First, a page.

Social skills

A social skill is any skill facilitating interaction and communication with others. Social rules and relations are created, communicated, and changed in verbal and nonverbal ways. The process of learning these skills is called socialization. For socialization, Interpersonal skills are essential to relate one another. Interpersonal skills are the interpersonal acts a person uses to interact with others which are related to dominance vs. submission, love vs. hate, affiliation vs. aggression, control vs. autonomy categories (Leary, 1957). Positive interpersonal skills include persuasion, active listening, delegation, and stewardship among others. Social psychology is the academic discipline that does research related to social skills, the discipline studies how skills are learned by an individual through changes in attitude, thinking, and behavior.[ citation needed]

Enumeration and categorization

Social skills are the tools that enable people to communicate, learn, ask for help, get their needs met in appropriate ways, get along with others, make friends and develop healthy relationships, protect themselves, and generally be able to interact with the society harmoniously. [1] Social skill builds essential character traits like trustworthiness, respectfulness, responsibility, fairness, caring, and citizenship. These traits help to build an internal moral compass, allowing individuals to make good choices in thinking and behavior, resulting in social competence.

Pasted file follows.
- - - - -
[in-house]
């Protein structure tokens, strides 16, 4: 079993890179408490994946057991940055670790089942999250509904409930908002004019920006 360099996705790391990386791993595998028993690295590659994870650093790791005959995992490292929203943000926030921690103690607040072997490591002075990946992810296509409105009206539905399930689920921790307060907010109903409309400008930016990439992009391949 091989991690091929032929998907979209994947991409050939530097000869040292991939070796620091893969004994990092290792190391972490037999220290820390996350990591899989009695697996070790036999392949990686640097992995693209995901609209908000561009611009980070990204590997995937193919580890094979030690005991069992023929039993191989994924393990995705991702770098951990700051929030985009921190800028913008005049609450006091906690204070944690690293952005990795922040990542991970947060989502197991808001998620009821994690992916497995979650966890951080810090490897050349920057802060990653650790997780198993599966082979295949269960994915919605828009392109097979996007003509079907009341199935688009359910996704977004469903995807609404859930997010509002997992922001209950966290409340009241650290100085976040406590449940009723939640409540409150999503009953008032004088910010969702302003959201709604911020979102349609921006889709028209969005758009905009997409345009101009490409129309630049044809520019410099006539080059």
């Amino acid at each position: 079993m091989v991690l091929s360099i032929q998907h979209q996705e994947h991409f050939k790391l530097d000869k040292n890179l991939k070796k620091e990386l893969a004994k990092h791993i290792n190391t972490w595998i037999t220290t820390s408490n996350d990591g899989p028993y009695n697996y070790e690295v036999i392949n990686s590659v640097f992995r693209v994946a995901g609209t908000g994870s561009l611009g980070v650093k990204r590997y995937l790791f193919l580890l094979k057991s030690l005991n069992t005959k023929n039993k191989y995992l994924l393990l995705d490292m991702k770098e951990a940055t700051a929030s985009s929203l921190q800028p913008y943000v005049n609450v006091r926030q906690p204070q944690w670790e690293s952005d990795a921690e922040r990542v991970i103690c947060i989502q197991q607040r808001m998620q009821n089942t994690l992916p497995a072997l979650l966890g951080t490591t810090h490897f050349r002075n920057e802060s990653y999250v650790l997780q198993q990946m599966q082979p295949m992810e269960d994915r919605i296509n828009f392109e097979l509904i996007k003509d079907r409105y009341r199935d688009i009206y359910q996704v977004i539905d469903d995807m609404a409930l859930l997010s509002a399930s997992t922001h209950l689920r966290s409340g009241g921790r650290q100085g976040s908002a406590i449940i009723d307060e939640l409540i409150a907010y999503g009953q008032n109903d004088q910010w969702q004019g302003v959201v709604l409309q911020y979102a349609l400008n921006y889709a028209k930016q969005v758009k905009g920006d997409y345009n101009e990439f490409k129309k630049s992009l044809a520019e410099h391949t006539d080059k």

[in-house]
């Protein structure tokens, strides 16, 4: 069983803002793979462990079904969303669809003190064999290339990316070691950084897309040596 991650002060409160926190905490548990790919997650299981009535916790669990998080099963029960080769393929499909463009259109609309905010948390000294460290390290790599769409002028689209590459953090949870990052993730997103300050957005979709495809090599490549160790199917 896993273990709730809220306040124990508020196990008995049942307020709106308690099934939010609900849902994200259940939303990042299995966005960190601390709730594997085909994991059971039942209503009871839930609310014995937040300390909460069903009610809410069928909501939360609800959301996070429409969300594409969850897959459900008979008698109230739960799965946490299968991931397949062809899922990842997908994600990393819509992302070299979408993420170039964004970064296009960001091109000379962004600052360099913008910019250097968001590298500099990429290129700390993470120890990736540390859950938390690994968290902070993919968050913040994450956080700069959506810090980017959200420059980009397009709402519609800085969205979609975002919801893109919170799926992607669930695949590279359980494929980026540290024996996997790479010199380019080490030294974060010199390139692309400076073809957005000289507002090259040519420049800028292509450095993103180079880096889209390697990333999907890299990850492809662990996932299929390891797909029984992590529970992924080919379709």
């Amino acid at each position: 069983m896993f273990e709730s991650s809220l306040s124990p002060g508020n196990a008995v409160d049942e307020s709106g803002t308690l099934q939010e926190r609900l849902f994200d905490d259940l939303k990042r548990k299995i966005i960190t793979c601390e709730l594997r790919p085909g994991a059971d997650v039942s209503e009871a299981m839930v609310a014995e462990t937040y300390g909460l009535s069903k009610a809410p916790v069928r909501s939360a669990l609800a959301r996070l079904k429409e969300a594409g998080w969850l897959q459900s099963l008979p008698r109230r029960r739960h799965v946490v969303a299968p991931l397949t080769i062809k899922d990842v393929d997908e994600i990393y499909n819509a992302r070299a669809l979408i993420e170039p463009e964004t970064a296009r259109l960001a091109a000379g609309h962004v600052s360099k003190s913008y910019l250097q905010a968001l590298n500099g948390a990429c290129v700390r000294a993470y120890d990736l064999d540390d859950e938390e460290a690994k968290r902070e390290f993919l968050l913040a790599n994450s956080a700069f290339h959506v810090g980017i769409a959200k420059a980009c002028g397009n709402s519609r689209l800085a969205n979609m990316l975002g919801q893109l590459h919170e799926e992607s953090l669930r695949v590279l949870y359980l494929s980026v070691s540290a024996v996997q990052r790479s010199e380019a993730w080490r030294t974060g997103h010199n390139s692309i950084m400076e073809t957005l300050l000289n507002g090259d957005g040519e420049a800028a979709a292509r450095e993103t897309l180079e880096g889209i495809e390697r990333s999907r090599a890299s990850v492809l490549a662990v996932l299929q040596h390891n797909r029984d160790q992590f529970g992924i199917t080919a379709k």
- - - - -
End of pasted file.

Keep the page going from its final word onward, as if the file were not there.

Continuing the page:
The important social skills identified by the Employment and Training Administration are:[ citation needed]

  • Coordination – Adjusting actions in relation to others' actions.
  • Mentoring – Teaching and helping others how to do something (e.g. a study partner).
  • Negotiation – Bringing others together and trying to reconcile differences.
  • Persuasion – Motivating others to change their minds or behavior.
  • Service Orientation – Actively looking for ways to involve compassionately and grow psycho-socially with people.
  • Social Perceptiveness – Being aware of others' reactions and able to understandingly respond to responses.

Social skills are goal oriented with both main- and sub-goals. For example, a workplace interaction initiated by a new employee with a senior employee at first will be with the main goal to gather information and the sub goal will be to establishing rapport in order to obtain the main goal.[ citation needed]